Besides, even if Kyiv's shopping list of weapons were provided tomorrow – the Javelin anti-tank missiles, the additional counter-battery radars, the anti-aircraft systems – it will take time for distribution, training, and tactical recalibration to make them effective. Meanwhile, the Russians will take countermeasures – from upgrading their armour to increasing their use of drone-guided artillery.
Of course, Moscow could, in theory, allow Kyiv to retake Donbas. Rather than seeking to expand the area under their control – which, after all, means the area they have to pay for from an already-overstretched federal budget – the Russians seem eager to try and extricate themselves from this miscalculated attempt to prevent Kyiv from turning westwards.
Admittedly it is hard to imagine Vladimir Putin accepting anything that looks like a defeat, especially in view of the 2018 presidential elections. Yet even if he did, Kyiv would find its victory a Pyrrhic one. A devastated region, awash with illegal weapons, in which an impoverished and brutalized population have become dependent on smuggling and subsidies, would be hard to police and harder yet to assimilate. Russia has spent hundreds of millions of dollars supporting the region: can Ukraine afford the same?
Of course, some day Donbas and Crimea must be returned to Ukrainian control. And it is entirely right and proper for Kyiv to build armed forces proportionate to its needs. So long as Putin is in the Kremlin Russia will remain a threatening neighbour. There is thus nothing intrinsically wrong with arming Ukraine, especially as most of the weapons being discussed are essentially defensive. The Javelin, for example, would be most useful in repelling Russian armoured offensives. As there seems little likelihood of Moscow launching such operations, it is fair to argue that they pose no genuine provocation – but also naïve, as to Putin they will represent a challenge and a provocation.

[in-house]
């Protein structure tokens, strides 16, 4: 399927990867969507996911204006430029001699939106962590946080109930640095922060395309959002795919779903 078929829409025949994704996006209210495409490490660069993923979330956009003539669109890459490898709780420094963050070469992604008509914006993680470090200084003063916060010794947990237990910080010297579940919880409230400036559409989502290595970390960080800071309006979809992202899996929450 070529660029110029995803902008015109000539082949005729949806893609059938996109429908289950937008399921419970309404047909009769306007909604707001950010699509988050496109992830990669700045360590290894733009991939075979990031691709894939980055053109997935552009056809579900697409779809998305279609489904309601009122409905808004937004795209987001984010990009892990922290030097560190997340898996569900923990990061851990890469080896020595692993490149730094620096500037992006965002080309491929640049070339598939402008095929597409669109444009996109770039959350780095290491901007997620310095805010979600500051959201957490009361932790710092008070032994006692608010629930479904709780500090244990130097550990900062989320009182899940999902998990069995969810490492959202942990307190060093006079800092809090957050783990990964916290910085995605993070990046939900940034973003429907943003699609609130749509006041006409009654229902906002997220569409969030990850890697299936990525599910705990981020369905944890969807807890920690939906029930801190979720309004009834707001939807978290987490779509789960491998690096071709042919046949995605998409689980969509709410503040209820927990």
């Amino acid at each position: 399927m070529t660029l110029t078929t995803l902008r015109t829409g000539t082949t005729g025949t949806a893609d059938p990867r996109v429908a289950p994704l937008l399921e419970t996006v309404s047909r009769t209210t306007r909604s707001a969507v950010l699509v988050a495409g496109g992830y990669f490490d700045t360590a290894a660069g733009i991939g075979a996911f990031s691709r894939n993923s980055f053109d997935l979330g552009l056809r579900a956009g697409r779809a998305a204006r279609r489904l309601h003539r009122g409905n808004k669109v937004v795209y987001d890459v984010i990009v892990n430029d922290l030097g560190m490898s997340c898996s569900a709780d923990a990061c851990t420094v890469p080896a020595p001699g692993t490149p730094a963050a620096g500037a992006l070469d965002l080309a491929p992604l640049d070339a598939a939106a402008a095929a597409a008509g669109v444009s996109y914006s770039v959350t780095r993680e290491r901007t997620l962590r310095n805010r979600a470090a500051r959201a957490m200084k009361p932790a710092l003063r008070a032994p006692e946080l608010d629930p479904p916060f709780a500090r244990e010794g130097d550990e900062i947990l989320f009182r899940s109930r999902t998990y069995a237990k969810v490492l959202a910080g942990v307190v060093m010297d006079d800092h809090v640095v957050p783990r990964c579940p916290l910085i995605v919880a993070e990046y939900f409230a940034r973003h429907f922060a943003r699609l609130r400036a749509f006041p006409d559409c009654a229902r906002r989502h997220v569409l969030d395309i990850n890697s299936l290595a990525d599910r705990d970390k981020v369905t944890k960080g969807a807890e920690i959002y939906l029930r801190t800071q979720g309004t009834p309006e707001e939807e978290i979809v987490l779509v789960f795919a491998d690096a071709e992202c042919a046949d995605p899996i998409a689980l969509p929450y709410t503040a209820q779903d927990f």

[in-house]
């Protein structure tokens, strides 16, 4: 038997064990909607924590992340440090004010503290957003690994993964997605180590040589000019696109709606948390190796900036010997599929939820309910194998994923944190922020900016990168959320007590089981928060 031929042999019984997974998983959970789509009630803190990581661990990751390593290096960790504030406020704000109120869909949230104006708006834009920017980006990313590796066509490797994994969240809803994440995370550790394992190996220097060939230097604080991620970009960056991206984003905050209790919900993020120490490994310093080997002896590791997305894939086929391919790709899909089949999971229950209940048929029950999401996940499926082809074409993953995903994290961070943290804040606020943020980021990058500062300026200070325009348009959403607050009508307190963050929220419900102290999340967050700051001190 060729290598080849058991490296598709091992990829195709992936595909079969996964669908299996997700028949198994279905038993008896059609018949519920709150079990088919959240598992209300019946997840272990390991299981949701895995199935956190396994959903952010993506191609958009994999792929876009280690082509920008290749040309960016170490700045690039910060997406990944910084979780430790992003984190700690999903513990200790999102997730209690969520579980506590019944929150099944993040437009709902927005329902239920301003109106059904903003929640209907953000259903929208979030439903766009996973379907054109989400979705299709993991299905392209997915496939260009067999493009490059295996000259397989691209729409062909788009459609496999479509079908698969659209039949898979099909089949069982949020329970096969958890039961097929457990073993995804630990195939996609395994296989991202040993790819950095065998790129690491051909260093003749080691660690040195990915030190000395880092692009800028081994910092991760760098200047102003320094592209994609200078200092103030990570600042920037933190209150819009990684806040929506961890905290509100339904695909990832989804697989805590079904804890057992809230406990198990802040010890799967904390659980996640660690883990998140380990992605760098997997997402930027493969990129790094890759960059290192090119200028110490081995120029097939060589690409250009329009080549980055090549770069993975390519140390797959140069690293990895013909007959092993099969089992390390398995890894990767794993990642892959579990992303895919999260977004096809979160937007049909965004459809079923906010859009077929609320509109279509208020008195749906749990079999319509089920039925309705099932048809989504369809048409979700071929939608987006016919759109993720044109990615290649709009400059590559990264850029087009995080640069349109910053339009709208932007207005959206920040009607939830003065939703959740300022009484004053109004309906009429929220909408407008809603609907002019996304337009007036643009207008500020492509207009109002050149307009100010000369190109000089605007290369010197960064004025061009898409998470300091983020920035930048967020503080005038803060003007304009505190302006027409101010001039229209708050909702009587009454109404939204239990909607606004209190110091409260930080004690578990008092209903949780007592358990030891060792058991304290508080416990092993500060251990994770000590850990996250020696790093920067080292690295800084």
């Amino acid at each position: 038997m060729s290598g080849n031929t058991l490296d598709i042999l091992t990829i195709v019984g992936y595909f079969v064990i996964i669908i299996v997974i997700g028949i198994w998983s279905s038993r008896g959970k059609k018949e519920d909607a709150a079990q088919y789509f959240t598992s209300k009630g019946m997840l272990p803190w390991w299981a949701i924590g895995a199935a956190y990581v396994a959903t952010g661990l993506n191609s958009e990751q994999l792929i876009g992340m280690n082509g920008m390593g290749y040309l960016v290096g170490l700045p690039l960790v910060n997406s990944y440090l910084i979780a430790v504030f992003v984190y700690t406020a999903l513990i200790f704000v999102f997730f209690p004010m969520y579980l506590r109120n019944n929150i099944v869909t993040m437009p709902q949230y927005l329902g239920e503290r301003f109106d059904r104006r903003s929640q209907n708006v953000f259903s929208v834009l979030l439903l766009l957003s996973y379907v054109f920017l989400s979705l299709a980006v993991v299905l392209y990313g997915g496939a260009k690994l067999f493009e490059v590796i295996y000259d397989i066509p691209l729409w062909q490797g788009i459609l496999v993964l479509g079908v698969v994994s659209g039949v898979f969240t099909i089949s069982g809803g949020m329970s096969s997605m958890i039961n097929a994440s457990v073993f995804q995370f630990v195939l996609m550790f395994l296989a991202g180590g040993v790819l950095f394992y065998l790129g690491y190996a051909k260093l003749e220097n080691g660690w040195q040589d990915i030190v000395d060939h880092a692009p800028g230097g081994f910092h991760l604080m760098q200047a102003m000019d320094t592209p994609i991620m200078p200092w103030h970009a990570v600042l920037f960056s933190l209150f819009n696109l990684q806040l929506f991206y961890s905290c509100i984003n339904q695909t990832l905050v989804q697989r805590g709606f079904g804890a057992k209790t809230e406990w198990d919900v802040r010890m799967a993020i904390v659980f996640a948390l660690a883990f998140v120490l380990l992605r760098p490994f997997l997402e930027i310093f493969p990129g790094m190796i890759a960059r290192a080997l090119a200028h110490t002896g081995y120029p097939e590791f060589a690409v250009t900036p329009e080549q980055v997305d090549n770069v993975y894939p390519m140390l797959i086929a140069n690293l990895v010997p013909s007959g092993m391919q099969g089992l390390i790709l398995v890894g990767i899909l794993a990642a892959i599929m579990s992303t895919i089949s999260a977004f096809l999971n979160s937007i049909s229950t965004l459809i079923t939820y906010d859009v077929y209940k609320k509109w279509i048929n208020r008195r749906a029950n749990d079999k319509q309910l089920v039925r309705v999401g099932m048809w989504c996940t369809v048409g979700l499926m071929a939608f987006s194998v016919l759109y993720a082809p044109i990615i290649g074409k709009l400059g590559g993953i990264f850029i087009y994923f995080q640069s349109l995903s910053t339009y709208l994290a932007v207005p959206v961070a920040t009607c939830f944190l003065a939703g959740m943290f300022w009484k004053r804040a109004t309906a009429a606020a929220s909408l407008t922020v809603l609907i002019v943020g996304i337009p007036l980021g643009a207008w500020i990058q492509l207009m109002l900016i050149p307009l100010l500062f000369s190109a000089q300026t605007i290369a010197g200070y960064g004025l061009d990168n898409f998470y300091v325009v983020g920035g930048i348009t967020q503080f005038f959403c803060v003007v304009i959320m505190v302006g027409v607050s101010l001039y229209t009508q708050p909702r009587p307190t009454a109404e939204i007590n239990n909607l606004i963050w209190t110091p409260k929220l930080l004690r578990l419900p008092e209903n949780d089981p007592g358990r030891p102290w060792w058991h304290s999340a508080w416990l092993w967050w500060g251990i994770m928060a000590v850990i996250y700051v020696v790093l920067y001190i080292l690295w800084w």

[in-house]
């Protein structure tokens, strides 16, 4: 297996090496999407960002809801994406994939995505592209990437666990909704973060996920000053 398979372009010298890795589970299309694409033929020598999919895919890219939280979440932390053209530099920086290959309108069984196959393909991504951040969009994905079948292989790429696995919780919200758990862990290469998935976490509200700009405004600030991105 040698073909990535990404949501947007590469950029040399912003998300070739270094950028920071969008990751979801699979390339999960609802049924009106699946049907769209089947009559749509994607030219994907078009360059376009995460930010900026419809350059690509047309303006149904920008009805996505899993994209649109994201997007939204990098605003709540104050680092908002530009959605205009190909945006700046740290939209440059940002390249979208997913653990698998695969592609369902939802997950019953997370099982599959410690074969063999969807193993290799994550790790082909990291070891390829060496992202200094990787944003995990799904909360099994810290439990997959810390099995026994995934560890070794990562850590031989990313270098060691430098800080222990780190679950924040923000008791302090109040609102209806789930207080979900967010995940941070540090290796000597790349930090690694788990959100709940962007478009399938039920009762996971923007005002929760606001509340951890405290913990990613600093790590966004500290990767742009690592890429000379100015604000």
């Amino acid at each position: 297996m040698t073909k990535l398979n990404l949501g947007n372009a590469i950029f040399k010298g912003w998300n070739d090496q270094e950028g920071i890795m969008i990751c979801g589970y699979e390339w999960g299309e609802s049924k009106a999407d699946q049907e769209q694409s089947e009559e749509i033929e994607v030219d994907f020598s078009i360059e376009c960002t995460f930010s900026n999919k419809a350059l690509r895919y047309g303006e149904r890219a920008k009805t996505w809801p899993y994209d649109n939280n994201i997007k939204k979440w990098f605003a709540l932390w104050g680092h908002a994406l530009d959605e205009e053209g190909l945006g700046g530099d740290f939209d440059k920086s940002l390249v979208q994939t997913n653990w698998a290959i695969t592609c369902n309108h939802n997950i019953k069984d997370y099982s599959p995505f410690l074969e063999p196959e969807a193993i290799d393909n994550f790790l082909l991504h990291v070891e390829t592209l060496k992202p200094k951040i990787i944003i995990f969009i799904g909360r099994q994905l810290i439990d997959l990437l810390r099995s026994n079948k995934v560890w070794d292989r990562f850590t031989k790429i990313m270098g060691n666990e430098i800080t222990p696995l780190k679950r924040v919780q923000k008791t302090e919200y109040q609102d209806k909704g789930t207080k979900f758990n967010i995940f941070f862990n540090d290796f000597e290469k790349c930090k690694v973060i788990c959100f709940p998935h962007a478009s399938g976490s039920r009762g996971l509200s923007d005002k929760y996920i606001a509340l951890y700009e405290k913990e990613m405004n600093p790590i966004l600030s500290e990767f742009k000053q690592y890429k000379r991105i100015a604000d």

Likewise, there is nothing wrong with Ukraine’s generals making contingency plans for retaking Donbas. That is what generals are meant to do. However, it is wishful thinking to believe that this is a conflict that can be solved in the near future with the military means at Kyiv's disposal, even including whatever new toys the West may provide.
In fact, it is a dangerous diversion. It may be tempting for a political leadership looking for distractions (Poroshenko’s approval rating is now around just 17%) to gamble on war rather than engage with the real, immediate and overdue task of state-building. But such adventurism risks plunging Ukraine into an even greater crisis – that of dealing with an enraged Russia and a devastated and resentful Donbas. Those who argue that reform must take second place to military victory are in effect cheerleading for the kleptocrats.
Cleansing the political system, constraining oligarchic power, streamlining the administration – all these are difficult and often thankless chores (especially for an oligarch who depends on other oligarchs). They are far less exciting than donning a uniform and posturing as a war leader. Yet creating a working, law-based, economically-vibrant and genuinely pluralist Ukraine is the only way Kyiv can truly have the last laugh over Moscow.